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The Urban Heritage Project and the Center for the Preservation of Civil Rights Sites, two research initiatives led by Randall Mason, worked with 7 student interns this summer on projects in the Washington, D.C. area and Alabama, respectively. Each of these multidisciplinary documentation and research projects center Black history and experience.
The UHP continued work in partnership with the National Park Service in Washington, D.C. and Virginia. Haoyi Shang (MSHP’23), Faye Messner (MSHP’23), Jane Nasta (MSHP’23), Ruth Penberthy (MLA’24), and Chen Mao (MLA’23) worked alongside Mason, associate director Molly Lester (MSHP ’12), and research associates Meg Frisbie and Jake Torkelson (MSHP ’19).
In July, the team worked on the Georgetown section of the Chesapeake & Ohio (C&O) Canal (Image 1). This Cultural Landscape Report, also informed by the documentation produced by UHP research assistants, will take a closer look at the New Deal–era contributions of Black laborers employed by the Civilian Conservation Corps (CCC).
The team also worked this summer on the Mary McLeod Bethune Council House (Image 2), a NPS-managed historic site that was home for several decades to the National Council of Negro Women (NCNW) and Mary McLeod Bethune herself. Bethune was a world-renowned educator, civil rights activist, and presidential advisor (to Franklin D. Roosevelt) who founded the NCNW to mobilize Black women and organize for economic and political justice.
In June, the team did extensive fieldwork on Memorial Avenue, the grand corridor that was designed in the early 20th century to link the Lincoln Memorial with Arlington National Cemetery (Image 3). UHP research assistants used eco-positioning systems to collect GIS data related to historic features and existing conditions, and translate those findings into an extensive package of maps. These data and maps form the basis for the Cultural Landscape Report that the UHP will produce.
In August, UHP interns, in partnership with the Center for the Preservation of Civil Rights Sites, conducted fieldwork and archival research on Lewis Mountain in Shenandoah National Park.
From 1938 into the 1960s, local Black families operated, cooked, cleaned, and maintained the lodge, cabins, and grounds at Lewis Mountain. Amid local, state, and federal laws that barred Black people from recreating in public spaces, Lewis Mountain was an important site that offered refuge to Black travelers and campers.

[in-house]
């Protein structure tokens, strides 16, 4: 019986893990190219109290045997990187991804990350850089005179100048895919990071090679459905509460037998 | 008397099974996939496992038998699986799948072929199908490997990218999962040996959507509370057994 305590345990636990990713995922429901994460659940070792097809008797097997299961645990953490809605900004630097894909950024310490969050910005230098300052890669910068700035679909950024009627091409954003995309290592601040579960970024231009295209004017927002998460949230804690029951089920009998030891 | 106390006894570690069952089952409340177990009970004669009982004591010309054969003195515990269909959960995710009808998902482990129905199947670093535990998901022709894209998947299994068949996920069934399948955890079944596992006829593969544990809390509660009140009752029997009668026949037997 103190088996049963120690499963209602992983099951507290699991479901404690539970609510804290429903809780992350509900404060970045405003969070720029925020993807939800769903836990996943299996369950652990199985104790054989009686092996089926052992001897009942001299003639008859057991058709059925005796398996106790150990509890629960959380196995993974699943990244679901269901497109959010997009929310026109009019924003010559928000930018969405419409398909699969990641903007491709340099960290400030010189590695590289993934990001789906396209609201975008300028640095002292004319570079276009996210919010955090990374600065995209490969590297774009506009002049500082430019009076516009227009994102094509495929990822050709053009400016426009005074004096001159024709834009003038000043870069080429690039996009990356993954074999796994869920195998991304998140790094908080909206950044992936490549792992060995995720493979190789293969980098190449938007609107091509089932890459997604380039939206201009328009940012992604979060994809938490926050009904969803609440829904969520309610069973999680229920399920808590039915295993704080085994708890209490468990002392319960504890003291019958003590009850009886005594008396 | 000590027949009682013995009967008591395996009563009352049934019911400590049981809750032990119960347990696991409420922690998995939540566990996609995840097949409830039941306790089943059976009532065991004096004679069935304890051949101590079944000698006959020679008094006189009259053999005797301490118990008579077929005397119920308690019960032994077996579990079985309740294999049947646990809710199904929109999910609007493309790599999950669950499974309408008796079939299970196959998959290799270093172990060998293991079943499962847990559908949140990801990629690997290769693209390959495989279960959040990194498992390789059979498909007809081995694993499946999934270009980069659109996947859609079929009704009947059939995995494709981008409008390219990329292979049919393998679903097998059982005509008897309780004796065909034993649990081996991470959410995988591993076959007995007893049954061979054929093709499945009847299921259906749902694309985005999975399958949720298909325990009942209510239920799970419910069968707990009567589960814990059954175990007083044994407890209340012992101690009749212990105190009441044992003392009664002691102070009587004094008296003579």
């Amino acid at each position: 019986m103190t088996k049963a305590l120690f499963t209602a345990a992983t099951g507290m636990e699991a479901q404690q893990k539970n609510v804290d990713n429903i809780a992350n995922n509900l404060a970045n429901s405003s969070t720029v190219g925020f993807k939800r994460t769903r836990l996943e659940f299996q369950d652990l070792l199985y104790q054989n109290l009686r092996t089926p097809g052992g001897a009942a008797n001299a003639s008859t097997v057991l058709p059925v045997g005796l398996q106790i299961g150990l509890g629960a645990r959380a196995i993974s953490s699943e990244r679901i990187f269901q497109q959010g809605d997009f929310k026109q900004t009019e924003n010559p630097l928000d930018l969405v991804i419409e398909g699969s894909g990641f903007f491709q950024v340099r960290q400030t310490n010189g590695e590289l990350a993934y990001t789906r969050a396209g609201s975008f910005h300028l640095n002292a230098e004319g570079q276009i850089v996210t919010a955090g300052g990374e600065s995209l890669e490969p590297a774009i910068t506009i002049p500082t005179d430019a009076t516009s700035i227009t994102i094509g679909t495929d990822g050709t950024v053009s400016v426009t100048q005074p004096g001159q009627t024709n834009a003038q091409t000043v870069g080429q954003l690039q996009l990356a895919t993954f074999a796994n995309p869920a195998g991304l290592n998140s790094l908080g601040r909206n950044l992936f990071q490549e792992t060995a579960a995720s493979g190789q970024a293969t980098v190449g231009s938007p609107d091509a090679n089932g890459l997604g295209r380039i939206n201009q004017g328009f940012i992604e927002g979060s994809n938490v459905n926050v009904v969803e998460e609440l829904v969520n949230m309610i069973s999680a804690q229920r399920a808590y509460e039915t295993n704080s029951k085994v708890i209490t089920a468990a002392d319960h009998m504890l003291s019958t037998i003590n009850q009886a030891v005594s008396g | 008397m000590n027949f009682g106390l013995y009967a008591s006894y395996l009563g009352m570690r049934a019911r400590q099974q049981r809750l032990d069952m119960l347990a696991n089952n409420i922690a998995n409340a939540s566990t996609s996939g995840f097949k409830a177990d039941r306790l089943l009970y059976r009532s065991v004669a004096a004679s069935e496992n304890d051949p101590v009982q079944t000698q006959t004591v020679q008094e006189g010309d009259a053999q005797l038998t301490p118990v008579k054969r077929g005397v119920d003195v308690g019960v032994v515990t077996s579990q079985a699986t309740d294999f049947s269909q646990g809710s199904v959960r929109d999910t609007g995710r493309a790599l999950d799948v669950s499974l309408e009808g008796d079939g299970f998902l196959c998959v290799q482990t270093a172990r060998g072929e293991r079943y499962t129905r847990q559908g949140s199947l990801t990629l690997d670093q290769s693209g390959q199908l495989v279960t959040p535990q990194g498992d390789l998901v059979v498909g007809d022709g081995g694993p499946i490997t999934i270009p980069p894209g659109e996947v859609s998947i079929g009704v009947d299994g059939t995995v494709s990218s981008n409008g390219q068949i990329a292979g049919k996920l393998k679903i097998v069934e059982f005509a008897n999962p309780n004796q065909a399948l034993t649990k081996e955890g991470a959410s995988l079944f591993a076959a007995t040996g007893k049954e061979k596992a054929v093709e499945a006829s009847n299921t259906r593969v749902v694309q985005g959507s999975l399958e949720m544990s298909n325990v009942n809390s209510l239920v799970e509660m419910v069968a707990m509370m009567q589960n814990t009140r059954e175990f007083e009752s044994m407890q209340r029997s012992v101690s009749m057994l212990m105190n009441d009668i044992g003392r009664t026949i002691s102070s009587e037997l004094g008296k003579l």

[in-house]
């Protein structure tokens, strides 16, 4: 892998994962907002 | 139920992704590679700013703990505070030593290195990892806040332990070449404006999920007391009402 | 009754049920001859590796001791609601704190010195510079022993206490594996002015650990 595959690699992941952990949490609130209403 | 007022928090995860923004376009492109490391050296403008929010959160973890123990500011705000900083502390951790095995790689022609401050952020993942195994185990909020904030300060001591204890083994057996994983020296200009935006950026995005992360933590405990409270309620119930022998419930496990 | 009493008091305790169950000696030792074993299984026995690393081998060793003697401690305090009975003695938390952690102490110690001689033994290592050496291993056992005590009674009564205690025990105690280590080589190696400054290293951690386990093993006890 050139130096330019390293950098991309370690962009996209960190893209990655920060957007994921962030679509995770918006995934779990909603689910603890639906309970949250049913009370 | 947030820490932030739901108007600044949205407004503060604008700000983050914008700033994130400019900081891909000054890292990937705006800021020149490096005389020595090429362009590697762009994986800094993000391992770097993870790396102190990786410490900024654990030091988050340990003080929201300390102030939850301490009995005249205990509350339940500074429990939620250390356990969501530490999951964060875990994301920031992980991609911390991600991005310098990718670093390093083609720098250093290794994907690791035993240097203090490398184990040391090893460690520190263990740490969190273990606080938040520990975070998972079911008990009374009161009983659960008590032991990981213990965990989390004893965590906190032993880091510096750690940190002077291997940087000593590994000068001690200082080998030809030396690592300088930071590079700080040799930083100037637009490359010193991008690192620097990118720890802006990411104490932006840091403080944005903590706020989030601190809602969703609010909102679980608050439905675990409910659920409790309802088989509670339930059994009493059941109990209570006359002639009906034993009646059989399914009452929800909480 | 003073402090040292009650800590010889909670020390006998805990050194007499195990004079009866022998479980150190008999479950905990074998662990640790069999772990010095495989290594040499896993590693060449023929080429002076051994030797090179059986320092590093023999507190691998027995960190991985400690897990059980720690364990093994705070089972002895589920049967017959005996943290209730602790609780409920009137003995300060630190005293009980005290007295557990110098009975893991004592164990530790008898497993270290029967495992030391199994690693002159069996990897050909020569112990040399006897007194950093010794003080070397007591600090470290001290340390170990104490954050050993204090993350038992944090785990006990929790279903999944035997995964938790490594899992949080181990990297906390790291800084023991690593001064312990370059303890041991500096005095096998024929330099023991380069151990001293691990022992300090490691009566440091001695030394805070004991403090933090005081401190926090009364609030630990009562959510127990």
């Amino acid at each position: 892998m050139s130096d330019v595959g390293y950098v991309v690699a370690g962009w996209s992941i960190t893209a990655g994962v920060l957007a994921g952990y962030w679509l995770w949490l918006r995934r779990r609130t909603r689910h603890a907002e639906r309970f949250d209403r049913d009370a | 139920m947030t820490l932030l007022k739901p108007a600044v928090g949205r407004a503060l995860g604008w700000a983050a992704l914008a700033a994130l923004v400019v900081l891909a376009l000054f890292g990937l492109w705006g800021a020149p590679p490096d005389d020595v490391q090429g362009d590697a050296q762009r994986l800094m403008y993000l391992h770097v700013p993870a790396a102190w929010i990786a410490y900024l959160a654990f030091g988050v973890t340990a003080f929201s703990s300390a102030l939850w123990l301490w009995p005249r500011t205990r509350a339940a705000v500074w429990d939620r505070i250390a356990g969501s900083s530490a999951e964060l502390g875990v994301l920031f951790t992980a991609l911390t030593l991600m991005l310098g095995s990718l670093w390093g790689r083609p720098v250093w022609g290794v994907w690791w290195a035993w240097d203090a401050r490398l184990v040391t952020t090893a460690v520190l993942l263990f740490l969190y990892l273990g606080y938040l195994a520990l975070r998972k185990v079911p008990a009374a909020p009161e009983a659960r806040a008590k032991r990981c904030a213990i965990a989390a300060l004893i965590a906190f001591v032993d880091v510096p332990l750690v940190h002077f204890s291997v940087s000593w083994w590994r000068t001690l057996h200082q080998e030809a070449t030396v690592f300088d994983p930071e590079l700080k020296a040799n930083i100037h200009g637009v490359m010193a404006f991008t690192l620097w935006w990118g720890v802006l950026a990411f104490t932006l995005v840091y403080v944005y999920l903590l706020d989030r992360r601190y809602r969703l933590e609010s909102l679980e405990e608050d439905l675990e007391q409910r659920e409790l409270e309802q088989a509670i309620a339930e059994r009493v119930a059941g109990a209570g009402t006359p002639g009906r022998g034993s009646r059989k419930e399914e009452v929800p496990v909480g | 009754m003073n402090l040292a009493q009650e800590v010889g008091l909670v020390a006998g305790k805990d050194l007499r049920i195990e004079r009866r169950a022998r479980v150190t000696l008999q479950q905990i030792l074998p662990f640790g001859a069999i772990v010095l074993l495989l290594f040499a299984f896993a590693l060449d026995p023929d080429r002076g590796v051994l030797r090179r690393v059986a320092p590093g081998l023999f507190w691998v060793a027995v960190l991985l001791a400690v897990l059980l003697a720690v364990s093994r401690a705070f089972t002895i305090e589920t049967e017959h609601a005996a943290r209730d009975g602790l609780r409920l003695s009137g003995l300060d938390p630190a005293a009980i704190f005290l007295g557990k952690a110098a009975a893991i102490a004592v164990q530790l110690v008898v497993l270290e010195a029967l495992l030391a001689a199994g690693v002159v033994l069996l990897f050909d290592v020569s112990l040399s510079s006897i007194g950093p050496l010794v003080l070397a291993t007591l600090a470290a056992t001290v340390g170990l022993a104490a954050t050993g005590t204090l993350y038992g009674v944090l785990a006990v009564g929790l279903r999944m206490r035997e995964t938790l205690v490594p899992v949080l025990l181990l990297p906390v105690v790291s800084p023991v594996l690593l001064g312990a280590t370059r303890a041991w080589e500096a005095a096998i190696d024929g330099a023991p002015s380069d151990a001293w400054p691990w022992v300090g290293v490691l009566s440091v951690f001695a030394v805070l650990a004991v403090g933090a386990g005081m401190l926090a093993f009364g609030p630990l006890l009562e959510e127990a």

The final report will include treatment recommendations gathered from conversations with descendants of the families who worked and visited Lewis Mountain. These efforts will inform the future interpretation and treatment of this important Civil Rights landscape. The project team consists of project manager Jake Torkelson (MSHP’19), CPCRS Director of Partnerships Monica Rhodes (MSHP’12), and historic preservation student Jane Nasta (MSHP’23).
Meanwhile, historic preservation students Calvin Nguyen (MSHP’23) and Elizabeth Donison (MSHP’23) held internships with Weitzman’s Center for the Preservation of Civil Rights Sites, splitting their time between Philadelphia and field work in Alabama.
Nguyen worked with a multidisciplinary team to create a new methodology for assessing and advancing the sustainability of highly significant Black heritage sites in partnership with the Alabama African American Civil Rights Heritage Sites Consortium. He spent a week in Montgomery, Alabama, working with the stewards of First Baptist Church and Trinity Lutheran Parsonage to understand the current conditions and needs of the heritage sites.
First Baptist Church (Image 5) was the site of the “Siege of First Baptist.” Following the arrival of Freedom Riders in Montgomery, the church was besieged by 3,000 whites. In the basement, Dr. Martin Luther King called Attorney General Robert F. Kennedy while bricks were thrown through the windows and tear gas drifted in.
Donison worked to nominate the Federation of Southern Cooperatives’ headquarters to the National Register of Historic Places. The Federation established the Rural Training and Research Center in 1971 in Sumter County, Alabama, with the help of civil rights leaders and rural grassroots cooperatives organizing to combat rural poverty, support Black farmers, and promote economic self-sufficiency.
Donison says the project encompassed her interests in social justice, “public preservation,” and farming communities. She appreciates the opportunity to work with the Federation of Southern Cooperatives and its founding members (many of whom were actively involved in the Civil Rights Movement), as well as the Alabama state historic preservation office on the nomination.